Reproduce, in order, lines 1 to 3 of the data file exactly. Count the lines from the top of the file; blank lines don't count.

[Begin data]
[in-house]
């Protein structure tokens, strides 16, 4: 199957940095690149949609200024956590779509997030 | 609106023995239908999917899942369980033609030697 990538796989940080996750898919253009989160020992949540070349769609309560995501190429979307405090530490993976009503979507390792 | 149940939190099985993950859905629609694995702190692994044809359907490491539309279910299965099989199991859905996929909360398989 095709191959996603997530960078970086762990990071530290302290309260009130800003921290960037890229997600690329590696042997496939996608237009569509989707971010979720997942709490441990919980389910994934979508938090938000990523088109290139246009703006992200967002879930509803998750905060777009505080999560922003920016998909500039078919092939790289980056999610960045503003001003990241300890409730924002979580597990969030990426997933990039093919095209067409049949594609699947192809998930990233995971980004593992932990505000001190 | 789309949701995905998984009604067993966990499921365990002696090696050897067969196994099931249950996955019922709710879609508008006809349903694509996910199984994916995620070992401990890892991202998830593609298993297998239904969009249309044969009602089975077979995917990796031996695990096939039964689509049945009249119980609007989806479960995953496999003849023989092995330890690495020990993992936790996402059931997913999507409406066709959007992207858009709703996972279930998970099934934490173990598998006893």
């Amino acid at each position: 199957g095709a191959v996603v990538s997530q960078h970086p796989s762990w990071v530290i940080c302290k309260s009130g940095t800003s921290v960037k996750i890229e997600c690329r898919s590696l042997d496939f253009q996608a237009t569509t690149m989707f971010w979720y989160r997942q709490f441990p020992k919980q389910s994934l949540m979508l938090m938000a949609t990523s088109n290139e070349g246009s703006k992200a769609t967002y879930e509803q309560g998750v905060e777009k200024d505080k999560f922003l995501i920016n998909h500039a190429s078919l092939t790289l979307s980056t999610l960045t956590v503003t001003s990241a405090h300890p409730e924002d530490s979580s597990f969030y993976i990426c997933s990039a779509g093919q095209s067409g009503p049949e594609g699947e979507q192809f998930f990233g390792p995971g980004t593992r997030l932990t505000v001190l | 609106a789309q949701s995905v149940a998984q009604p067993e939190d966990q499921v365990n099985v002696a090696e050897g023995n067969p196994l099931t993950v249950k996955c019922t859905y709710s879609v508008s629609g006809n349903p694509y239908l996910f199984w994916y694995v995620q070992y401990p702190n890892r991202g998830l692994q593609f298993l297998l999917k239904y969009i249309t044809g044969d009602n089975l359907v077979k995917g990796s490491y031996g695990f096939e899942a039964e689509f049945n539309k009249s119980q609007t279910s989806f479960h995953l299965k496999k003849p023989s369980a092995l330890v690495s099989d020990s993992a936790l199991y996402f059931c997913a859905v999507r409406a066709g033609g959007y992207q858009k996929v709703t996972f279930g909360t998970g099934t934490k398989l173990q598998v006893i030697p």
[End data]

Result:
[in-house]
């Protein structure tokens, strides 16, 4: 199957940095690149949609200024956590779509997030 | 609106023995239908999917899942369980033609030697 990538796989940080996750898919253009989160020992949540070349769609309560995501190429979307405090530490993976009503979507390792 | 149940939190099985993950859905629609694995702190692994044809359907490491539309279910299965099989199991859905996929909360398989 095709191959996603997530960078970086762990990071530290302290309260009130800003921290960037890229997600690329590696042997496939996608237009569509989707971010979720997942709490441990919980389910994934979508938090938000990523088109290139246009703006992200967002879930509803998750905060777009505080999560922003920016998909500039078919092939790289980056999610960045503003001003990241300890409730924002979580597990969030990426997933990039093919095209067409049949594609699947192809998930990233995971980004593992932990505000001190 | 789309949701995905998984009604067993966990499921365990002696090696050897067969196994099931249950996955019922709710879609508008006809349903694509996910199984994916995620070992401990890892991202998830593609298993297998239904969009249309044969009602089975077979995917990796031996695990096939039964689509049945009249119980609007989806479960995953496999003849023989092995330890690495020990993992936790996402059931997913999507409406066709959007992207858009709703996972279930998970099934934490173990598998006893």
């Amino acid at each position: 199957g095709a191959v996603v990538s997530q960078h970086p796989s762990w990071v530290i940080c302290k309260s009130g940095t800003s921290v960037k996750i890229e997600c690329r898919s590696l042997d496939f253009q996608a237009t569509t690149m989707f971010w979720y989160r997942q709490f441990p020992k919980q389910s994934l949540m979508l938090m938000a949609t990523s088109n290139e070349g246009s703006k992200a769609t967002y879930e509803q309560g998750v905060e777009k200024d505080k999560f922003l995501i920016n998909h500039a190429s078919l092939t790289l979307s980056t999610l960045t956590v503003t001003s990241a405090h300890p409730e924002d530490s979580s597990f969030y993976i990426c997933s990039a779509g093919q095209s067409g009503p049949e594609g699947e979507q192809f998930f990233g390792p995971g980004t593992r997030l932990t505000v001190l | 609106a789309q949701s995905v149940a998984q009604p067993e939190d966990q499921v365990n099985v002696a090696e050897g023995n067969p196994l099931t993950v249950k996955c019922t859905y709710s879609v508008s629609g006809n349903p694509y239908l996910f199984w994916y694995v995620q070992y401990p702190n890892r991202g998830l692994q593609f298993l297998l999917k239904y969009i249309t044809g044969d009602n089975l359907v077979k995917g990796s490491y031996g695990f096939e899942a039964e689509f049945n539309k009249s119980q609007t279910s989806f479960h995953l299965k496999k003849p023989s369980a092995l330890v690495s099989d020990s993992a936790l199991y996402f059931c997913a859905v999507r409406a066709g033609g959007y992207q858009k996929v709703t996972f279930g909360t998970g099934t934490k398989l173990q598998v006893i030697p």